Oil tanker drivers supplying Shell petrol stations have called off a planned second round of industrial action after being offered a reported 14 per cent pay increase over two years.
The last minute offer was made to the drivers’ union, the ITF affiliated Unite, by Hoyer UK and Suckling Transport, who are contracted to distribute Shell supplies. It followed four days of peaceful industrial action in the UK, with more planned. The drivers will now consider the offer, which is likely to take significantly increase average earnings from their current level of around £32,000 a year.
The truckers' pay rise is above inflation and the first crack in the governments campaign of below inflation pay rises over the last two years. The truckers can expect 9% this year and 5% the next. This has led to fears amongst politicians and employers that public sector workers such as teachers may begin to protest the offers made the them, which have been more in the region of 8% over three years.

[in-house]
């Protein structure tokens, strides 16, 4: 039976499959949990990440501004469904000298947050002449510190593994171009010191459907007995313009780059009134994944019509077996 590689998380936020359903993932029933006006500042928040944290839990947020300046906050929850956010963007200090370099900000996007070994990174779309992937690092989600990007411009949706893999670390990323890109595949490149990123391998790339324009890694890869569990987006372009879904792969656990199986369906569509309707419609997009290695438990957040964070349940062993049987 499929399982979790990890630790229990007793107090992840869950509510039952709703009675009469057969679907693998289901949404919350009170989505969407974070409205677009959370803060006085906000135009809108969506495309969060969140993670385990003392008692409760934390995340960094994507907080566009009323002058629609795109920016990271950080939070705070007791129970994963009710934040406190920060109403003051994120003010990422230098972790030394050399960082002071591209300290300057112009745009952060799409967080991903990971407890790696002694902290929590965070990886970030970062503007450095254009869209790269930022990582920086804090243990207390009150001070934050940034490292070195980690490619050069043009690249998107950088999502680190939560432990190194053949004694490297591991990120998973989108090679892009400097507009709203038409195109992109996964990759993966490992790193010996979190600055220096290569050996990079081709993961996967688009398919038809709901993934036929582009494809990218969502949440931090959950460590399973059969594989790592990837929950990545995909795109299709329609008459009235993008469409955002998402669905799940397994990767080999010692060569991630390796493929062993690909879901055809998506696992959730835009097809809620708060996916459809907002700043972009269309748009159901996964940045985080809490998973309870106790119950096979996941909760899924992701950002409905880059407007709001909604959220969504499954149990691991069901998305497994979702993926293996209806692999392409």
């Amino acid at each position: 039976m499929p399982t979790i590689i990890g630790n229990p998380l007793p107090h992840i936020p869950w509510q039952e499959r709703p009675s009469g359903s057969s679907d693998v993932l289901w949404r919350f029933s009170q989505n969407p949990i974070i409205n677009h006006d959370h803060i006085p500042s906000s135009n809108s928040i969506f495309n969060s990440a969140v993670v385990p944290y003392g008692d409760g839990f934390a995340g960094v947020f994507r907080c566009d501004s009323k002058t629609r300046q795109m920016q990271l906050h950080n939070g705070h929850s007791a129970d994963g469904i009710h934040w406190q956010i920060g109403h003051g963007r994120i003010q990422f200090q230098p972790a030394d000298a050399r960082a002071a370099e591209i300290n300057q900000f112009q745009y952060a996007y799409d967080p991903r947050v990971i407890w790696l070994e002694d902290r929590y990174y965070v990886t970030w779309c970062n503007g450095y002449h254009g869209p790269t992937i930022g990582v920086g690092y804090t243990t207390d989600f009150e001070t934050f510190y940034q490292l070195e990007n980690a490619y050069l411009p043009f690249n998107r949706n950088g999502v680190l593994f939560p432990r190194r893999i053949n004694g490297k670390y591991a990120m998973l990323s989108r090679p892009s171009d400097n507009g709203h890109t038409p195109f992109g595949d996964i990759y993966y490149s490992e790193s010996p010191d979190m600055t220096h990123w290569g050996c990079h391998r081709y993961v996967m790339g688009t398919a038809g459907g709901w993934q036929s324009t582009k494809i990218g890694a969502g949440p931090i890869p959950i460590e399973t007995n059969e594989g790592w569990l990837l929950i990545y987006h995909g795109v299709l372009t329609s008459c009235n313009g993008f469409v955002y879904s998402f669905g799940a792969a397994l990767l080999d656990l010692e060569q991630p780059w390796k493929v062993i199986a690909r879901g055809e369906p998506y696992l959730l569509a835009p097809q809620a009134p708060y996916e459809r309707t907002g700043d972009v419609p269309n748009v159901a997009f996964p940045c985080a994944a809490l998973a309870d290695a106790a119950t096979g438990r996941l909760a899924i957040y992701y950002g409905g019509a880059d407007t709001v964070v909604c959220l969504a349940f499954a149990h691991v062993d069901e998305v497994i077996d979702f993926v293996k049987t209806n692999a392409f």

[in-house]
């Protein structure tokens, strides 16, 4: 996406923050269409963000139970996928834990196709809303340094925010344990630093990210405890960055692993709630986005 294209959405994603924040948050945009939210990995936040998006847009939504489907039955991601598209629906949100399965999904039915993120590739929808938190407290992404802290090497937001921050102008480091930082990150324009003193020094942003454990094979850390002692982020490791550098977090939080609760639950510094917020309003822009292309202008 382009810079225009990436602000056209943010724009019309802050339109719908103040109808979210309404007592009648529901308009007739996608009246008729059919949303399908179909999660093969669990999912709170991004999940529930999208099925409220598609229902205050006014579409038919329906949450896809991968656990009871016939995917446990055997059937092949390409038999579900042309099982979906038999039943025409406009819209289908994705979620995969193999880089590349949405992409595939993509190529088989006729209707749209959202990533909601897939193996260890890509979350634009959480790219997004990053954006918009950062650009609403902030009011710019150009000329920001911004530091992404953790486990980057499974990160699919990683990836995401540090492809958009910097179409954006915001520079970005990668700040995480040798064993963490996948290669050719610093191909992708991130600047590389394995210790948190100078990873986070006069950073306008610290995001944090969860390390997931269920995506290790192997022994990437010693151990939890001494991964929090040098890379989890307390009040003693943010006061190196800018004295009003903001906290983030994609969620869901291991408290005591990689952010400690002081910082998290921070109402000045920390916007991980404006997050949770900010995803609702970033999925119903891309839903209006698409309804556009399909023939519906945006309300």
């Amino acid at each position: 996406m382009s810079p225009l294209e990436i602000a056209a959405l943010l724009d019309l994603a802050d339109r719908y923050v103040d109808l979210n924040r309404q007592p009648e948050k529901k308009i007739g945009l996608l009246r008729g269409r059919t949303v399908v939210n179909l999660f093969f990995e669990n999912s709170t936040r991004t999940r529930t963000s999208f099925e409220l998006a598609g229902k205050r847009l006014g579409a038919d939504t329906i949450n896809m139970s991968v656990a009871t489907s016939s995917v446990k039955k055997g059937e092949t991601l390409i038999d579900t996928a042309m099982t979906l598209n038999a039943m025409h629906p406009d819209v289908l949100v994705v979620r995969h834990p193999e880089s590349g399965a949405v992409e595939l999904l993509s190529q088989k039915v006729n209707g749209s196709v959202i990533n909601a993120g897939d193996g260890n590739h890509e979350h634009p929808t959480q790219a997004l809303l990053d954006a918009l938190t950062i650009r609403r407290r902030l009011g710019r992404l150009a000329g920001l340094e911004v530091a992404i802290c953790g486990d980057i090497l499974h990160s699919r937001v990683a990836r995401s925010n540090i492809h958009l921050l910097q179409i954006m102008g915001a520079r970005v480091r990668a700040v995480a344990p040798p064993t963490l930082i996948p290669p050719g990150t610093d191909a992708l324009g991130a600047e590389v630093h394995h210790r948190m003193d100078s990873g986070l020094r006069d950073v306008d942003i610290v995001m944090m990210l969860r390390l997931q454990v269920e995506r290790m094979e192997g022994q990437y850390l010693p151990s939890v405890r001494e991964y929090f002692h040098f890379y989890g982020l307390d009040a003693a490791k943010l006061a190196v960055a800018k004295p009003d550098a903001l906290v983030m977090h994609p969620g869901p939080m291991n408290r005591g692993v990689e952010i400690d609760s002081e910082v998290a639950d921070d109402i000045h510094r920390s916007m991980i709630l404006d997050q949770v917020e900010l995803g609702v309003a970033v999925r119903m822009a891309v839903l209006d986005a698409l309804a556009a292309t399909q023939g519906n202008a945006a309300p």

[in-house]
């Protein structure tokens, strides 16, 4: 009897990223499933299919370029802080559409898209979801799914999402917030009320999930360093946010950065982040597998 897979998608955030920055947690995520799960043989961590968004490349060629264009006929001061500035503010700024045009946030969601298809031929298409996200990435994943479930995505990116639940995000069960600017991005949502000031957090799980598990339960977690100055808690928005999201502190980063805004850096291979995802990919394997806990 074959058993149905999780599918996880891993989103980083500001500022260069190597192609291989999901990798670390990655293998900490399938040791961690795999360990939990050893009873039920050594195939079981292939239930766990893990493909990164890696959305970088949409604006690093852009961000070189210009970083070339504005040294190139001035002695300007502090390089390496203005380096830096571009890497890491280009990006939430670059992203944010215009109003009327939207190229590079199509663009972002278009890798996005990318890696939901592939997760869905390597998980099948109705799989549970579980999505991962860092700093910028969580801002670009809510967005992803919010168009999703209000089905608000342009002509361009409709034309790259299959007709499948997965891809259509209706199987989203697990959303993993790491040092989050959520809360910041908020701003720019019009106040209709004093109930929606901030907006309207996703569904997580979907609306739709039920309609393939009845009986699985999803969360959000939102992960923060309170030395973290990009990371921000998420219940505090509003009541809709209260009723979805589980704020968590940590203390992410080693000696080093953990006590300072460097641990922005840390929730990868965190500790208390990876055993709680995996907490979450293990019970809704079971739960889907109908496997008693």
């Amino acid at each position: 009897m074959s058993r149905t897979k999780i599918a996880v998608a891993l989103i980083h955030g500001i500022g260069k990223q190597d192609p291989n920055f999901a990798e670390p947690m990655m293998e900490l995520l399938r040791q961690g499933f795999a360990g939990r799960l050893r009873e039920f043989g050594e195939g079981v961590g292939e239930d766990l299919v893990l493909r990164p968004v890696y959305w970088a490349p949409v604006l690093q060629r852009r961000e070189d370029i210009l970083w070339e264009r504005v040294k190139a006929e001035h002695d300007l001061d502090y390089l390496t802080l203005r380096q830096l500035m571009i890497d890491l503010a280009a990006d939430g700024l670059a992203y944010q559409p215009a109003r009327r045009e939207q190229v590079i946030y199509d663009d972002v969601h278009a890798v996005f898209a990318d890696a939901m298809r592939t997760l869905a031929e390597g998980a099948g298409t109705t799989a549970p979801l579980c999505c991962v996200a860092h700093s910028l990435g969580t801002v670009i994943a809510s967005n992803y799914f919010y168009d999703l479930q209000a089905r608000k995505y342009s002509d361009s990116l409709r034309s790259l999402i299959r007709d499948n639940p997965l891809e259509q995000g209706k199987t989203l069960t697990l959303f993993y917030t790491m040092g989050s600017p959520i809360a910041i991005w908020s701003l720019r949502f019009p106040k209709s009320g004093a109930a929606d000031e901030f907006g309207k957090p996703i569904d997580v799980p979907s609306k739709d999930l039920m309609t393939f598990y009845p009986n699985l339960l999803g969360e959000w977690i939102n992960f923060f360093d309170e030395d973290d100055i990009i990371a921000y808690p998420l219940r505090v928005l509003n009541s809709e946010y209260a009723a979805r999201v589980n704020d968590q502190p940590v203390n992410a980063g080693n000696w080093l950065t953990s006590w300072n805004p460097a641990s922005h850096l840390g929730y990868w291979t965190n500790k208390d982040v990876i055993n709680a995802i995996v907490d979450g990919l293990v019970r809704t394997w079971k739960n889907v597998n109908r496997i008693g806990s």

Meanwhile truck drivers in South Korea have also been taking industrial action, demanding lower diesel-fuel costs, raised fees for hauling freight and minimum wages. Observers report that both trade union members and self-employed drivers have been protesting side by side, with many non-union members deciding it was time for them to seek union representation.
Actions by truckers protesting at high fuel prices have been taking place around the world, including Spain, Portugal, Belgium, Hong Kong, Thailand, India and France. Most have been organised by associations of self-employed drivers.